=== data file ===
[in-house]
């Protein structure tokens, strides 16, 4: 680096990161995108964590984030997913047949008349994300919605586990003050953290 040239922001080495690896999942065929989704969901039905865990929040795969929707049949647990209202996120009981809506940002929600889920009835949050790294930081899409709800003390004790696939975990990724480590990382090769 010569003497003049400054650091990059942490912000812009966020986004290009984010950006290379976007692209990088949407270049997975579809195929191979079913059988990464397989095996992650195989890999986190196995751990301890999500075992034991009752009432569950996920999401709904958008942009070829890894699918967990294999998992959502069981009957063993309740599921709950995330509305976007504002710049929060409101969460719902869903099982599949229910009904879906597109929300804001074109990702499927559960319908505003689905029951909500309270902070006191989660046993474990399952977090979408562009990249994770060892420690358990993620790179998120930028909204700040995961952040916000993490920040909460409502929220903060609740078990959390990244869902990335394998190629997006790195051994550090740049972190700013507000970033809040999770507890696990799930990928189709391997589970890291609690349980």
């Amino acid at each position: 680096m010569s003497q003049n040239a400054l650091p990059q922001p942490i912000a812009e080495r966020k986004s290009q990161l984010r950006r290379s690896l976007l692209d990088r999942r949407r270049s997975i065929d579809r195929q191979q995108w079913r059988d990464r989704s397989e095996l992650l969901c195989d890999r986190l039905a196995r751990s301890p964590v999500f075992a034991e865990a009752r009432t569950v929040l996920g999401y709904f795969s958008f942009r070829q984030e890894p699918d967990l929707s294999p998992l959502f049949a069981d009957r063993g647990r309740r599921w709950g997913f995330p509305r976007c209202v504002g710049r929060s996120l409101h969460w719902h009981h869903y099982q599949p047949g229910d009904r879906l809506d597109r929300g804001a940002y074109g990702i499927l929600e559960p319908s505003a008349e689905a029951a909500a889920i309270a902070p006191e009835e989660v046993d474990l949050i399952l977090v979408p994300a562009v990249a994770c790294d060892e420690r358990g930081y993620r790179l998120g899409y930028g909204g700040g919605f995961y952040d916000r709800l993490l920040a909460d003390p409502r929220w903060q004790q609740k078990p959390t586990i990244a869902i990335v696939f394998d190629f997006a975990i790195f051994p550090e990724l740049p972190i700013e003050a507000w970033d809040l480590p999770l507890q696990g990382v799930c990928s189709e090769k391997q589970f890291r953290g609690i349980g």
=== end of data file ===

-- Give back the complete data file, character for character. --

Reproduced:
[in-house]
């Protein structure tokens, strides 16, 4: 680096990161995108964590984030997913047949008349994300919605586990003050953290 040239922001080495690896999942065929989704969901039905865990929040795969929707049949647990209202996120009981809506940002929600889920009835949050790294930081899409709800003390004790696939975990990724480590990382090769 010569003497003049400054650091990059942490912000812009966020986004290009984010950006290379976007692209990088949407270049997975579809195929191979079913059988990464397989095996992650195989890999986190196995751990301890999500075992034991009752009432569950996920999401709904958008942009070829890894699918967990294999998992959502069981009957063993309740599921709950995330509305976007504002710049929060409101969460719902869903099982599949229910009904879906597109929300804001074109990702499927559960319908505003689905029951909500309270902070006191989660046993474990399952977090979408562009990249994770060892420690358990993620790179998120930028909204700040995961952040916000993490920040909460409502929220903060609740078990959390990244869902990335394998190629997006790195051994550090740049972190700013507000970033809040999770507890696990799930990928189709391997589970890291609690349980």
């Amino acid at each position: 680096m010569s003497q003049n040239a400054l650091p990059q922001p942490i912000a812009e080495r966020k986004s290009q990161l984010r950006r290379s690896l976007l692209d990088r999942r949407r270049s997975i065929d579809r195929q191979q995108w079913r059988d990464r989704s397989e095996l992650l969901c195989d890999r986190l039905a196995r751990s301890p964590v999500f075992a034991e865990a009752r009432t569950v929040l996920g999401y709904f795969s958008f942009r070829q984030e890894p699918d967990l929707s294999p998992l959502f049949a069981d009957r063993g647990r309740r599921w709950g997913f995330p509305r976007c209202v504002g710049r929060s996120l409101h969460w719902h009981h869903y099982q599949p047949g229910d009904r879906l809506d597109r929300g804001a940002y074109g990702i499927l929600e559960p319908s505003a008349e689905a029951a909500a889920i309270a902070p006191e009835e989660v046993d474990l949050i399952l977090v979408p994300a562009v990249a994770c790294d060892e420690r358990g930081y993620r790179l998120g899409y930028g909204g700040g919605f995961y952040d916000r709800l993490l920040a909460d003390p409502r929220w903060q004790q609740k078990p959390t586990i990244a869902i990335v696939f394998d190629f997006a975990i790195f051994p550090e990724l740049p972190i700013e003050a507000w970033d809040l480590p999770l507890q696990g990382v799930c990928s189709e090769k391997q589970f890291r953290g609690i349980g």